To investigate the association of reopening with the outcome variables, we estimated an interrupted time series specification that captured both the changes in levels and the trends for the outcome variables (eMethods in the Supplement provides detailed regression specification). These specifications adjusted for systematic differences between states using state indicators and included calendar date indicators to account for changes that were constant across states but varied over time. The key exposure variables were a daily linear time trend, an indicator for the days after the reopening date (ie, postreopening), and an interaction of the time trend and this postreopening indicator. A positive, statistically significant coefficient estimate on this interaction indicated that the trend in the outcome variables increased after reopenings. Because the median incubation period of novel SARS-Cov-2 is 5 days and the median time between symptom onset to hospitalization is 7 days,3 we excluded these 12 days from our analysis (a washout period) after the reopening day. Our analysis also adjusted for average daily precipitation and average daily temperature in each state to control for any seasonality in human mobility that may have affected COVID-19 transmission. Heteroscedasticity robust SEs were clustered at the state level.
We conducted several sensitivity analyses to confirm the robustness of our estimates.20 First, we tested alternative washout periods of 8 days (from reopening), corresponding to the 25th percentile of incubation, and 15 days (from reopening), corresponding to the 75th percentile of the incubation period (from infection to hospitalization).21,22 Second, to examine whether we could estimate state reopening associations similar in magnitude to ours by chance, we randomized the timing of state reopenings to alternative pseudo start dates in the preintervention time continuum. We expected that state reopenings take effect only after the actual reopening date, with no significant effect earlier. We randomized the date of state reopenings 1000 times. The P values from the randomization inference exercises were the fraction of estimated coefficients that were as large as those estimated for the true state reopening dates.23 Third, to account for counties with different reopening policies than the state, an alternative specification defined state reopenings as the share of state population living in counties that opened on state reopening dates (population living in counties that reopened/state population) for each state-calendar date observation using county level policies from the Centers for Disease Control and Prevention.24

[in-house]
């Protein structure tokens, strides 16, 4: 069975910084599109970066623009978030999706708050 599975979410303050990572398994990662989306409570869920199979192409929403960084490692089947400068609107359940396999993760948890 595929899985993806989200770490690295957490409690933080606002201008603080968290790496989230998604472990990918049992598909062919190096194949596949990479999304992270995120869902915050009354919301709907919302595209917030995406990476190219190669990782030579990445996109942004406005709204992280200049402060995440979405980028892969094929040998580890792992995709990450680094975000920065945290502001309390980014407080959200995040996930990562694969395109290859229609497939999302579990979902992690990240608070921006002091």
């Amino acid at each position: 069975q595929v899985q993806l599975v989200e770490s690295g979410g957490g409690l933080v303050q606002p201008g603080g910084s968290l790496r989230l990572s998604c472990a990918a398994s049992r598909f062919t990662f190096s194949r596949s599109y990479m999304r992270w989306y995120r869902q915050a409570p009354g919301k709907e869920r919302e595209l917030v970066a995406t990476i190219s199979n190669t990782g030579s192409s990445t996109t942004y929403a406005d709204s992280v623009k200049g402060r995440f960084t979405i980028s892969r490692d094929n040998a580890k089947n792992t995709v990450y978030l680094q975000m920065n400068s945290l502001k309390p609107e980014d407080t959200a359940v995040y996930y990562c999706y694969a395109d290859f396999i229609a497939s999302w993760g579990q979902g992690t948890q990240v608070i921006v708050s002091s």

All analyses were performed with Stata, version 16.1 (StataCorp LLC). The 95% CIs around estimates reflect 0.025 in each tail or P ≤ .05 and P values are from 2-tailed t tests of the coefficients from regression models.
Figure 1 displays each state’s reopening date. Between April 20 (South Carolina, Wisconsin) and June 1, 2020 (Delaware), all states reopened. Details of state reopening dates and study samples are presented in Table 1.
Unadjusted daily rates of current hospitalization and new deaths varied extensively across states both before and after reopenings. Before state reopenings, the mean hospitalization rate per 100 000 people was 25.52 (interquartile range [IQR], 7.00-37.62), and the corresponding rate after reopenings was 13.08 (IQR, 5.41-16.09). The mean new COVID-19 death rate before reopenings was 0.63 (IQR, 0.10-0.87), and the corresponding rate after reopenings was 0.22 (IQR, 0.03-0.28).